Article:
Talking about the right to return to the homeland has become an attempt to cover the destruction of the spirit of the PLO when it became an authority, turning its fighters into employees working for civil or security agencies under the control of the occupation. Remember, amid all this talk of returning now involves land that was unoccupied when the factions were established, including the West Bank and Gaza Strip.

The Palestinian national movement was launched with the assumption that Palestine was the central cause of the 'Arab Nation'. Unfortunately, this premise has not been proven or has disintegrated in practical experience.

There are problems with the concept of the Arab nation itself. It is hypothetical and lacks real significance in the Arab world. But even if these difficulties are set aside, the way in which Arab regimes dealt with the Palestinian cause was lacking, in how its politics were used and consumed.

They dealt with the Palestinians themselves as problems, in terms security, political and their humanitarian needs. Arab regimes distinguished between the cause and its people.

Later, they moved from political investment in the cause to political indifference in real terms, when various regimes normalised their relations with Israel at different levels, without asking Israel to offer anything beneficial for the Palestinians in return.

That helped determined the Palestinian hypothesis that Palestine was the gateway to peace and the bridge to link the Arab world to Israel.

The situation at the international level was no better.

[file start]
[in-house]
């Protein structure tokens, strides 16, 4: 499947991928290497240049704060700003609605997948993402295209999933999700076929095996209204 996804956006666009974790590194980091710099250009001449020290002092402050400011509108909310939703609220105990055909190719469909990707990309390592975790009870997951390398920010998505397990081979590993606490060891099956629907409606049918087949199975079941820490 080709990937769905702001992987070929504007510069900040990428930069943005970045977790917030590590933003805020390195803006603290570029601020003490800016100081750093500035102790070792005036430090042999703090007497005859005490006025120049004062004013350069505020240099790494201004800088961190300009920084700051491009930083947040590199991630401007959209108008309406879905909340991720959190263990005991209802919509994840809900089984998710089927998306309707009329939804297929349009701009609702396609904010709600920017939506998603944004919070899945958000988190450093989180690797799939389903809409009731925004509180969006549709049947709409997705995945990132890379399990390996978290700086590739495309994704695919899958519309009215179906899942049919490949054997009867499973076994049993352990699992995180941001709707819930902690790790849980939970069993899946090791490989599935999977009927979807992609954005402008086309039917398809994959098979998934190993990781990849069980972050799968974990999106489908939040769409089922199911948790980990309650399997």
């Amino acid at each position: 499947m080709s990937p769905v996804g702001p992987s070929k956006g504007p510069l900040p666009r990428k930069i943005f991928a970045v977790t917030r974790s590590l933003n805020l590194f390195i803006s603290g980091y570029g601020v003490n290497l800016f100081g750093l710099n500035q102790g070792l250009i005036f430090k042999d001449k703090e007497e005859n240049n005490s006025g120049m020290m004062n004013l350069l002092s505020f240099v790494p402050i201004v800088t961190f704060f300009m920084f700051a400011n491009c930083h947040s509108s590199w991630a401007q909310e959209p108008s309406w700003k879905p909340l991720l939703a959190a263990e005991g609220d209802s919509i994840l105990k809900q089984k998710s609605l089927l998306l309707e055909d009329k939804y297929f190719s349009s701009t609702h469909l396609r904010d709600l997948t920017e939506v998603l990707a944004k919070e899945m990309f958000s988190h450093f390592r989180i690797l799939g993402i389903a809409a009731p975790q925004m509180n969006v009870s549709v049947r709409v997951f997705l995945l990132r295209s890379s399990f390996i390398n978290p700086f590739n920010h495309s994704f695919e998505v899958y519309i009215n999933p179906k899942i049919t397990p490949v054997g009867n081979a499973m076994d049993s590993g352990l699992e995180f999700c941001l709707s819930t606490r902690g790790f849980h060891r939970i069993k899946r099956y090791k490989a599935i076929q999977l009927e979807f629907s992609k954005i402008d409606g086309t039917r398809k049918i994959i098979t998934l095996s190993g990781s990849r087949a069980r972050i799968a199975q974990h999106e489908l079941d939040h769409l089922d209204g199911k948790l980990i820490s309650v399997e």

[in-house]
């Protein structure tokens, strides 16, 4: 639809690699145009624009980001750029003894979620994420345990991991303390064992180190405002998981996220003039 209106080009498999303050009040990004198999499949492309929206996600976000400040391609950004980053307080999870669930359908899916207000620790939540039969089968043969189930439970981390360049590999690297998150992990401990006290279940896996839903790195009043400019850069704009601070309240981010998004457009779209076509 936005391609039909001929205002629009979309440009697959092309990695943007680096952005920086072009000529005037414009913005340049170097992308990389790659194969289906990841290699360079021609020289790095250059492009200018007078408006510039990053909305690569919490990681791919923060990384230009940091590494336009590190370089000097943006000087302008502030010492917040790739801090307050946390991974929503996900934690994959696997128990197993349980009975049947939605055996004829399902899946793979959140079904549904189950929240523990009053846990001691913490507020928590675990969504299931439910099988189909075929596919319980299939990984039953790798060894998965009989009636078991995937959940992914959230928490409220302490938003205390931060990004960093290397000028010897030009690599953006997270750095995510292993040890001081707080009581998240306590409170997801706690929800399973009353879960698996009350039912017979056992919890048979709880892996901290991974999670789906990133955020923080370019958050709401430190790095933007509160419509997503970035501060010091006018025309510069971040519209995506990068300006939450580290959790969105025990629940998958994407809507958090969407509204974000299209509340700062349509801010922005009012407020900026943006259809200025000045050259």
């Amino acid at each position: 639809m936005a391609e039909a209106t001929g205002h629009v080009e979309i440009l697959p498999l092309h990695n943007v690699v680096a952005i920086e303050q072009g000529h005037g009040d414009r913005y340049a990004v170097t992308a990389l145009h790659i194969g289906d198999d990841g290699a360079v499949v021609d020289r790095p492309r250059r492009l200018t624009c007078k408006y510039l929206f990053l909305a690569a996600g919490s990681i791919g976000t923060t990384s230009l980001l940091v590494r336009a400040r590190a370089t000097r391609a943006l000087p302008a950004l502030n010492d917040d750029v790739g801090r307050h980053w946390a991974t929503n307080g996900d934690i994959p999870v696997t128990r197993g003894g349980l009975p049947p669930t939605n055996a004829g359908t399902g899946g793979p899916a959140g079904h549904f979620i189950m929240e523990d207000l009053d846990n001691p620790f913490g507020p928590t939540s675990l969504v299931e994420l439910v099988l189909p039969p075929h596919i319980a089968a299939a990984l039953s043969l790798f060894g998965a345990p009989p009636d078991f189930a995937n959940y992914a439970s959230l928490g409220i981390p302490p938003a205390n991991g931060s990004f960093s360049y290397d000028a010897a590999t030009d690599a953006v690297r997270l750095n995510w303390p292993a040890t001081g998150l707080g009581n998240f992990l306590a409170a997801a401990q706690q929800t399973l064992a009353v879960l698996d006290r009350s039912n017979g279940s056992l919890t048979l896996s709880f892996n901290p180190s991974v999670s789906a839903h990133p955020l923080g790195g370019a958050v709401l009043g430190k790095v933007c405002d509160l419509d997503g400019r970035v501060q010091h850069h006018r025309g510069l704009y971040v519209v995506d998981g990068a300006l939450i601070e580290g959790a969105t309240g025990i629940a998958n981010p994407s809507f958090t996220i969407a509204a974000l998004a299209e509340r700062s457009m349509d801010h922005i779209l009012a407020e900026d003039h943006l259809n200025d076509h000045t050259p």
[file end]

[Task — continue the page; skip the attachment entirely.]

After the end of the Cold War, when the US dominated the international regime, the Palestinian cause receded on the list of global priorities. Many countries friendly to Palestine have also adopted close relations with Israel because of its status and technological advancement. This includes Russia, China, India, and African countries.

In short, and after 58 years, the Palestinian national movement has reached a zero outcome -if not less- in its conflict with Israel. This is true at all levels and despite all the suffering, sacrifices, and heroism of the Palestinian people everywhere, which includes the lack of a uniting national home, the disintegration of the concept of the unity of the Palestinian people, and the departure from the inclusive narrative based on the Nakba of 1948.

Most grievously, the Palestinians have nothing left to bet on among the prevailing factions and the authorities of the West Bank and Gaza.

The Palestinian leadership, the dominating political class in the PLO, and the authority are now preventing change and soe doing everything to weaken the Palestinian communities, at home and abroad.

The president himself -- the decision-maker and the head of the three authorities in PLO, PA, and Fatah -- is in his late eighties. He has held those positions for 18 years, twice as long as the late Palestinian leader Yasser Arafat spent as a head of those entities between 1994 and 2004.

Finally, after that unfiltered look at the reality of Palestinian politics, there is an even more bitter version of events that could be told. The time for a pivot toward optimism may come once we have recovered from the experiences we have had so far.